Offseason trade rumors have linked Jeff Samardzija to various teams and over the weekend Bruce Levine of ESPN Chicago reported that “Toronto is putting together a package of young players” in an attempt to get the right-hander from the Cubs.
However, when asked about the Samardzija rumors on MLB Network radio Blue Jays general manager Alex Anthopoulos said:
I won’t comment on specific rumors and things like that, but I will say that we’re definitely exploring starters with teams. But also, just like a lot of stuff that’s out there that is false, we have not made an offer to anybody with respect to a starter. So if there is something out there that we’ve actually made an offer to someone for a starter, that is not accurate. It doesn’t mean we’re not inquiring. Right now, there isn’t anything imminent.
It’s worth noting that Anthopoulos is notoriously tight-lipped about basically everything and a lot of the above quote could be semantics-based, but still. He’s certainly trying to put the vibe out there that the Blue Jays aren’t deep in talks with the Cubs about Samardzija.
Today Jonah Keri gives us a fantastic story about a crazy game.
The Dodgers played the Expos in Montreal 28 years ago today. The game went 22 innings. It was a 1-0 game. More notable than the 21 and a half innings of scoreless ball, however, was the fact that Dodgers manager Tommy Lasorda got the Expos mascot — Youppi — ejected. The Dodgers and Expos didn’t score much that year overall, but when have you ever seen a mascot ejected?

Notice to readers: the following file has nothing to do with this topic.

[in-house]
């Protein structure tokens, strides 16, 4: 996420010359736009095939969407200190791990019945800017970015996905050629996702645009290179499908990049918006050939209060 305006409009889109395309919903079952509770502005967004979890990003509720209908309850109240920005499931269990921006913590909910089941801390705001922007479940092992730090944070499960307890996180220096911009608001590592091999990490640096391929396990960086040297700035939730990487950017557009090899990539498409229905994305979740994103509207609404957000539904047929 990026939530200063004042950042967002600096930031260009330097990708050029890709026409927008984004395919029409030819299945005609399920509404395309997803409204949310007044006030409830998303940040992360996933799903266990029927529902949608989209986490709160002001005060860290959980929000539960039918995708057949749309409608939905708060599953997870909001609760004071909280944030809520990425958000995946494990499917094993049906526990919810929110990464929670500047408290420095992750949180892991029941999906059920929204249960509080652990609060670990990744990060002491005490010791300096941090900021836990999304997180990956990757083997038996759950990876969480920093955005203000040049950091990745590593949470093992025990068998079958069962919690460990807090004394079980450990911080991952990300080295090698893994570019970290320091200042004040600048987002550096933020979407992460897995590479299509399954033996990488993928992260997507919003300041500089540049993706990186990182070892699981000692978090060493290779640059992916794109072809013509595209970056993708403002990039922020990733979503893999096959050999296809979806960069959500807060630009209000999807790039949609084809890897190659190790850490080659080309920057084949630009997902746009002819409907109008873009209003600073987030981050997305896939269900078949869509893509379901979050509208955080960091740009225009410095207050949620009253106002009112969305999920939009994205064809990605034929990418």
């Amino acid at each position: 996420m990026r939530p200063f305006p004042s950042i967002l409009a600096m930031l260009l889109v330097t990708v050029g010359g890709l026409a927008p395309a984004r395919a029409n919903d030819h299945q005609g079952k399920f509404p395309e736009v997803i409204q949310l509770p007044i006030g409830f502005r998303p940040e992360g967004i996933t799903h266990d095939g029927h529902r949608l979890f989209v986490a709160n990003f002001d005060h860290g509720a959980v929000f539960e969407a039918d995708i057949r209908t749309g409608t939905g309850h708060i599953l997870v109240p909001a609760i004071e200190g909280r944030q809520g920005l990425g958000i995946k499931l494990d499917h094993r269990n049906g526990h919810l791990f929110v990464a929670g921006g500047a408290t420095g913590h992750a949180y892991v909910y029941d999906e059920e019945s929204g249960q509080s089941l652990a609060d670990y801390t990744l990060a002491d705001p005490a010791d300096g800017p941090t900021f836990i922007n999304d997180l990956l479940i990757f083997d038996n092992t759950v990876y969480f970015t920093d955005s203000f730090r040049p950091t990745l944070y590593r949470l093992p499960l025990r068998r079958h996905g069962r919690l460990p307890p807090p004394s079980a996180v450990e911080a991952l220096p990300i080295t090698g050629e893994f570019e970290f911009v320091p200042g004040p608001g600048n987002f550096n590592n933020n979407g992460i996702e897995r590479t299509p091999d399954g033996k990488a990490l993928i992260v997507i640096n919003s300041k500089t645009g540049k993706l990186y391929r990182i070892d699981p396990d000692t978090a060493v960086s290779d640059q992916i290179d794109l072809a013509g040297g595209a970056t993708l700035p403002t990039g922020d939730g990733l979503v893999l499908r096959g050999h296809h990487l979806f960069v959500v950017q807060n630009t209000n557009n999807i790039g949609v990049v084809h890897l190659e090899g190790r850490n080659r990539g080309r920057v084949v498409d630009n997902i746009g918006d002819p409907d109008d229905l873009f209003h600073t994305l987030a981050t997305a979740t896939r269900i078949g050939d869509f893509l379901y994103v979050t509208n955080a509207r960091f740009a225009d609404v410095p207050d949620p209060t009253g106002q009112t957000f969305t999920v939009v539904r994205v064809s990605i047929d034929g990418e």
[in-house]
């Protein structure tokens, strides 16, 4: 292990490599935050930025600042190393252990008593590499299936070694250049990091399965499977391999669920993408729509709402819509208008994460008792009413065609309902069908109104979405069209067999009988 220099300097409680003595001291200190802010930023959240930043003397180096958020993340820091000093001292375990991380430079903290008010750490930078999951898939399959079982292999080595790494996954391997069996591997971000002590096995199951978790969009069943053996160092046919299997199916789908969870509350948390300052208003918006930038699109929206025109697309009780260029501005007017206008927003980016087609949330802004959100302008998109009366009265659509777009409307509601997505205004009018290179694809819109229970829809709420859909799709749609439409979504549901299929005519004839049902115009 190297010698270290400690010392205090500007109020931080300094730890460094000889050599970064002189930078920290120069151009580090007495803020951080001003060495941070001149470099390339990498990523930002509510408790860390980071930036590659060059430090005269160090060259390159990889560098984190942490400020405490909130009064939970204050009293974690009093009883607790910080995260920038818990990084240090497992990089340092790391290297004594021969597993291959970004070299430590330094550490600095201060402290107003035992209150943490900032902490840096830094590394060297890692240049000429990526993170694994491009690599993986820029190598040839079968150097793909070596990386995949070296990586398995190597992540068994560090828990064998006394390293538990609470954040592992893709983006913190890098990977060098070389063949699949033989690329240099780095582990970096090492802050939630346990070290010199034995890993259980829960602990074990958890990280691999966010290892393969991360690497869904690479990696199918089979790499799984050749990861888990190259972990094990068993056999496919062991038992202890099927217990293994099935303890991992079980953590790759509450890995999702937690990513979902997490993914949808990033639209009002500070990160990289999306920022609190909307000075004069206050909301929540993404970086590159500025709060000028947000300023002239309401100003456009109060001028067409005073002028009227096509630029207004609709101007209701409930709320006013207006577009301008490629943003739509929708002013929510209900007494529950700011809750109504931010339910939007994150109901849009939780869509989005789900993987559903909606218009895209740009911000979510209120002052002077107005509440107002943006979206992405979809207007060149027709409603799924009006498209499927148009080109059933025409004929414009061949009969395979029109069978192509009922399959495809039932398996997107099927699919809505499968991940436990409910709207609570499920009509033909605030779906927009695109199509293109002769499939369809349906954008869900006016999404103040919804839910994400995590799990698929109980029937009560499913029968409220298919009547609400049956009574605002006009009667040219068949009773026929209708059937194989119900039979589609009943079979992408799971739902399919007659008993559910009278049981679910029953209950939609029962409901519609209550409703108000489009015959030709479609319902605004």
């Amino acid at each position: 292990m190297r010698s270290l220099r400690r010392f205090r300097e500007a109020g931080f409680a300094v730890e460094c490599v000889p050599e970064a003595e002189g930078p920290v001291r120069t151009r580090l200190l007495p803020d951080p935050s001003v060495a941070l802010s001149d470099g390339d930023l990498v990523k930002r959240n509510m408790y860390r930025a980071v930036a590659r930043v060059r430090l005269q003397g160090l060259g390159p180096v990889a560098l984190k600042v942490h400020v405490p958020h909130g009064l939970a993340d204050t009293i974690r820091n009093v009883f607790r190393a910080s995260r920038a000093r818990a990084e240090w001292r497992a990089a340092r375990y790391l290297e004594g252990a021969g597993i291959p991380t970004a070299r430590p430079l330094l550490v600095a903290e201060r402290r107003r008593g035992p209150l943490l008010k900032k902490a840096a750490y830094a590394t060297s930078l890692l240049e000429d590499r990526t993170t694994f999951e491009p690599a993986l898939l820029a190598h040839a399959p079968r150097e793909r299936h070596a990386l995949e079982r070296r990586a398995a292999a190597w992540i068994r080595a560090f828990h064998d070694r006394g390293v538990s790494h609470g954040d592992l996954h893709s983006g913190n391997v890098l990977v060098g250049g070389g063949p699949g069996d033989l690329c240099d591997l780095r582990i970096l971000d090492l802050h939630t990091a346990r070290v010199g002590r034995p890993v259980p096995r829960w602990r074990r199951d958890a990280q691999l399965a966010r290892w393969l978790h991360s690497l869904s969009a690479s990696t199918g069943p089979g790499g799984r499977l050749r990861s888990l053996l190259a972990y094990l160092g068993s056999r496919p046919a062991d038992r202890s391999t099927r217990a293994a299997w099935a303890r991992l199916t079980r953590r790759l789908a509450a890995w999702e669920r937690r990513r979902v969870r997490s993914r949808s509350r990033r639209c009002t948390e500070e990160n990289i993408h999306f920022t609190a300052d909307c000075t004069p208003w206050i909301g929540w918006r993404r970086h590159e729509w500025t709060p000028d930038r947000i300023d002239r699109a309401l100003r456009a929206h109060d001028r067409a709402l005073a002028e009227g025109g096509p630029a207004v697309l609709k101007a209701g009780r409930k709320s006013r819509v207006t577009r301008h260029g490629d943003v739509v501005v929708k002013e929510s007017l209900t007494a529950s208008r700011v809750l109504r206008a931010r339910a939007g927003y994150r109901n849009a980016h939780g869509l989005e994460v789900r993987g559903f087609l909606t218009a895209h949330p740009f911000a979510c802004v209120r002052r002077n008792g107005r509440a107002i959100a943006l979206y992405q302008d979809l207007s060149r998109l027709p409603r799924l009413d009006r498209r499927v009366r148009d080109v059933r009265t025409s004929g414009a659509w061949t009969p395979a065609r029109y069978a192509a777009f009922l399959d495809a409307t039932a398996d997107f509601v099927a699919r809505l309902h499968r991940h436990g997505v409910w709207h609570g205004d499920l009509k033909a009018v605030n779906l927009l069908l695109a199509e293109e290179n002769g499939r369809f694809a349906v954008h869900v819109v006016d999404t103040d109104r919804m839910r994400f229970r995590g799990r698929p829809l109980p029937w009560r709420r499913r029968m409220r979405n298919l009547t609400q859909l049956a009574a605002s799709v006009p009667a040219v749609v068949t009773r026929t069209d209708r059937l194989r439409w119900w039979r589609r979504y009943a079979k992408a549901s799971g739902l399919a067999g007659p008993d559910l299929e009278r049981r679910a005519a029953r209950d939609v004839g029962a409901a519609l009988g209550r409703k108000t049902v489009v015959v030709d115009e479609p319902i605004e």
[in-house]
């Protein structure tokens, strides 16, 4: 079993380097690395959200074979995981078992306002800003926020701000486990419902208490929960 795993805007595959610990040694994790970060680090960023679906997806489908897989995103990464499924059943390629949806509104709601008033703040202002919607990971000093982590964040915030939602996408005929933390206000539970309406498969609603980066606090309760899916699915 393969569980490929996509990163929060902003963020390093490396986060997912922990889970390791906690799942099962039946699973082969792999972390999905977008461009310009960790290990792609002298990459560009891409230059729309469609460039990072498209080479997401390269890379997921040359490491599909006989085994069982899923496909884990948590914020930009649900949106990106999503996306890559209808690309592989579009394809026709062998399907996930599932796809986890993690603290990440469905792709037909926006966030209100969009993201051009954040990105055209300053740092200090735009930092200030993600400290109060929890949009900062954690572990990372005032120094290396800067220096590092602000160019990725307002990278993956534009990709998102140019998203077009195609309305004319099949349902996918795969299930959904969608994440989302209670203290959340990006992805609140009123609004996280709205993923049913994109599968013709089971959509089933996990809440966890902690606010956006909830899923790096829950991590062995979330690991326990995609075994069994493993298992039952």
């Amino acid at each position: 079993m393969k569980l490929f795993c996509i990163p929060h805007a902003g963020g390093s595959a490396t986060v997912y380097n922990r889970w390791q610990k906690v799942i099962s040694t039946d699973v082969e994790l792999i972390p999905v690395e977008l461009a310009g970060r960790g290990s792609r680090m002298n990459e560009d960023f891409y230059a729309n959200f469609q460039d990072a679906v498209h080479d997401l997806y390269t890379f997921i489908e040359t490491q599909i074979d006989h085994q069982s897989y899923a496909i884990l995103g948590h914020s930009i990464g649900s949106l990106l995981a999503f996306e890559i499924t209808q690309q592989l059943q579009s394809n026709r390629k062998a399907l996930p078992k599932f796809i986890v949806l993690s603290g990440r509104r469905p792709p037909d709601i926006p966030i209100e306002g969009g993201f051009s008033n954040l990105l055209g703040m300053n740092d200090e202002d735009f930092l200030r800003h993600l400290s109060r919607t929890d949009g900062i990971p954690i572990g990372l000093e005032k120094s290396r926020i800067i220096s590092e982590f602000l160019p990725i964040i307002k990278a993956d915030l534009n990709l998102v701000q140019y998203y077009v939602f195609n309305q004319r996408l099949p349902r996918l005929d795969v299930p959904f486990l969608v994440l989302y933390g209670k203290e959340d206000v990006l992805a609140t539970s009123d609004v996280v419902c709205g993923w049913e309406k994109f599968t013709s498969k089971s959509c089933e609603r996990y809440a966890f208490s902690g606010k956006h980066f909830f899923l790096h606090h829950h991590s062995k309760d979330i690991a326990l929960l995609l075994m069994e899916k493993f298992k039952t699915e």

Some good lunchtime reading for y’all, complete with silly GIFs and a video of the whole dang game if you hate yourself so much that you’d watch it all in its entirety.
Last night the Yankees pasted the Tigers in Detroit, but the hometown crowd did get something entertaining to send them on their way: an inside-the-park homer from Nicholas Castellanos.
At least that’s technically what it was. It would be a single and a three-base error if our official scoring made any sense.
Watch the play below. It’s all put in motion by Jacoby Ellsbury‘s decision to try to make a slide catch on the ball, misjudging it and allowing it to skip over 100 feet to the wall:
Since Ellsbury didn’t touch it it wasn’t called an error — errors are rarely if ever called on poor plays that don’t result in a fielder actually touching the ball — but it was certainly a mental error to not let the ball bounce and ensure that it didn’t get past him. Especially with such a big lead.
Oh well, that’s baseball for you.